CDC Articles and Key Findings from SET-NET Data
Below are key findings from reports that use SET-NET data.
Pregnancy and Infant Outcomes by Trimester of SARS-CoV-2 Infection in Pregnancy – SET-NET, 22 Jurisdictions, January 25, 2020 - December 31, 2020 (Preprint)
An analysis of more than 35,000 people with COVID-19 during pregnancy in 2020 showed a higher rate of preterm delivery (14% of deliveries were preterm) among people with COVID-19 during pregnancy than the baseline rate of preterm delivery in the United States (10.2% of deliveries were preterm in 2019). In addition, there was a higher rate of preterm delivery among people who were infected during the third trimester (17.8% of deliveries were preterm) compared to people who were infected during their first or second trimesters (11.8% of deliveries were preterm). These findings emphasize the importance of COVID-19 vaccination for people who are pregnant or may become pregnant to protect both the mother and the infant.
Breastmilk feeding of infants at birth among people with confirmed SARS-CoV-2 infection in pregnancy — SET-NET, Five States, March 29, 2020–December 31, 2020 (Preprint)
Data reported from five states on breastmilk feeding among people who had COVID-19 during pregnancy in 2020 found that 86% of people reported feeding breastmilk to their infants at delivery. However, people who had COVID-19 14 days or less before delivery and who did not room-in with their newborn after delivery were less likely to feed their infants breastmilk during their delivery hospitalization and may benefit from additional lactation support.
Preterm Birth among Pregnant Persons with Severe Acute Respiratory Syndrome Coronavirus 2 Infection
Data collected on 6,336 deliveries among people with COVID-19 during pregnancy from January 20-December 31, 2020 in 21 U.S. state, local, or territorial health departments showed that people who became critically ill with COVID-19 during their second or third trimester of pregnancy were four times more likely to have a preterm delivery (before 37 weeks of pregnancy) compared with people who had mild illness at these same points in pregnancy. Indications of critical illness included intensive care unit (ICU) admission, mechanical ventilation, and other complications.
SARS-CoV-2 infections among neonates born to women with SARS-CoV-2 infection: maternal, pregnancy and birth characteristics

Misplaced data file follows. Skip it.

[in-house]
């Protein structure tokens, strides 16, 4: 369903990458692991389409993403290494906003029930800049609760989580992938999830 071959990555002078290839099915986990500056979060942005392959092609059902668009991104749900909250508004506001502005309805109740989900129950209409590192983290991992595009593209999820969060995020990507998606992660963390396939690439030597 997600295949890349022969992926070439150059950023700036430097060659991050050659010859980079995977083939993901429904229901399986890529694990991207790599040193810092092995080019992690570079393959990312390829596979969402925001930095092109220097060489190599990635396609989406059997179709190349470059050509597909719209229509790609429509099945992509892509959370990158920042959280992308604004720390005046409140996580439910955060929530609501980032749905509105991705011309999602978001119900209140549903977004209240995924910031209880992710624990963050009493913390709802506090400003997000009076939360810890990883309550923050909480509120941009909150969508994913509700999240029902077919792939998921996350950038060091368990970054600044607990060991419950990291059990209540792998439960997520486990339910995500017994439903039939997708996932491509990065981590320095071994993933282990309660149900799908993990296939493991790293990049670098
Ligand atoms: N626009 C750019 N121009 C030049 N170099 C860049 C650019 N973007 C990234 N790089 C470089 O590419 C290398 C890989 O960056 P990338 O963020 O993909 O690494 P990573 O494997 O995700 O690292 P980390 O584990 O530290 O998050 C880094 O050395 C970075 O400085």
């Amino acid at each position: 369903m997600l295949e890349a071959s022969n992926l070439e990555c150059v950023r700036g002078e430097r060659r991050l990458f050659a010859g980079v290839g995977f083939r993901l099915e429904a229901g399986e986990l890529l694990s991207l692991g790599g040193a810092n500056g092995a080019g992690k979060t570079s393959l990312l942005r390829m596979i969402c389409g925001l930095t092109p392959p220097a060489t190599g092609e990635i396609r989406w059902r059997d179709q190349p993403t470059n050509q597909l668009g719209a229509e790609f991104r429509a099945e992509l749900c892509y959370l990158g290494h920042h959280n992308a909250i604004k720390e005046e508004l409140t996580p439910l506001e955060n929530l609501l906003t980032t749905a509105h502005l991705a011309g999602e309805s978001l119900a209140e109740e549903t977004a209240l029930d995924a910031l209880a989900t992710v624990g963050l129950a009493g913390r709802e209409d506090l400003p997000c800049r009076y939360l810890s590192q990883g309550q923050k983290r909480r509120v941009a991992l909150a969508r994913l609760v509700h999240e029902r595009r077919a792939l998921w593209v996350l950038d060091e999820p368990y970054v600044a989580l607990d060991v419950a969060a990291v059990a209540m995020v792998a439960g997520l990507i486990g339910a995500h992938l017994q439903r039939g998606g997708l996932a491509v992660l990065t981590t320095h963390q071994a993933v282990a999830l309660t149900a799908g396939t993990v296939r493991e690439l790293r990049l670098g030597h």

Among 28,771infants born to women with SARS-CoV-2 infection during pregnancy, 3,790(13%) had a positive or negative test result for COVID-19. Of these infants, 138 (3%) had a positive test result. infection was more frequent among infants born to mothers diagnosed with COVID-19 close to delivery (within 14 days of delivery) and among infants born preterm or admitted to the neonatal intensive care unit (NICU).
Recurrent SARS-CoV-2 RNA Detection after COVID-19 Illness Onset during Pregnancy
Of 6,551 people with laboratory-confirmed and symptomatic COVID-19 during pregnancy included in this analysis, 142 (2.2%) had positive reverse transcription polymerase chain reaction (RT-PCR) test results after more than 90 days and up to 416 days after symptom onset. Data came from 21 U.S. jurisdictions and included people with a first positive RT-PCR test result during pregnancy occurring between March – December 2020, with data reported to CDC up to September 2021.
Birth and Infant Outcomes Following Laboratory-Confirmed SARS-CoV-2 Infection in Pregnancy — SET-NET, 16 Jurisdictions, March 29–October 14, 2020
With data on nearly 4,000 infants born to women with laboratory-confirmed COVID-19, scientists found a higher percentage of preterm infants than seen nationally in 2019, suggesting that women with COVID-19 in pregnancy might be at risk for having a preterm infant.
Risk factors for illness severity among pregnant women with confirmed SARS-CoV-2 infection – Surveillance for Emerging Threats to Mothers and Babies Network, 22 state, local, and territorial health departments, March 29, 2020–March 5, 2021
In an analysis of 7,950 pregnant women with COVID-19, scientists found that pregnant women who were older than 25 years of age, were employed as healthcare workers, and had underlying medical conditions were at increased risk of developing more severe COVID-19 illness compared with pregnant women without these characteristics. Risk for severe COVID-19 illness increased along with the number of underlying conditions a pregnant woman had.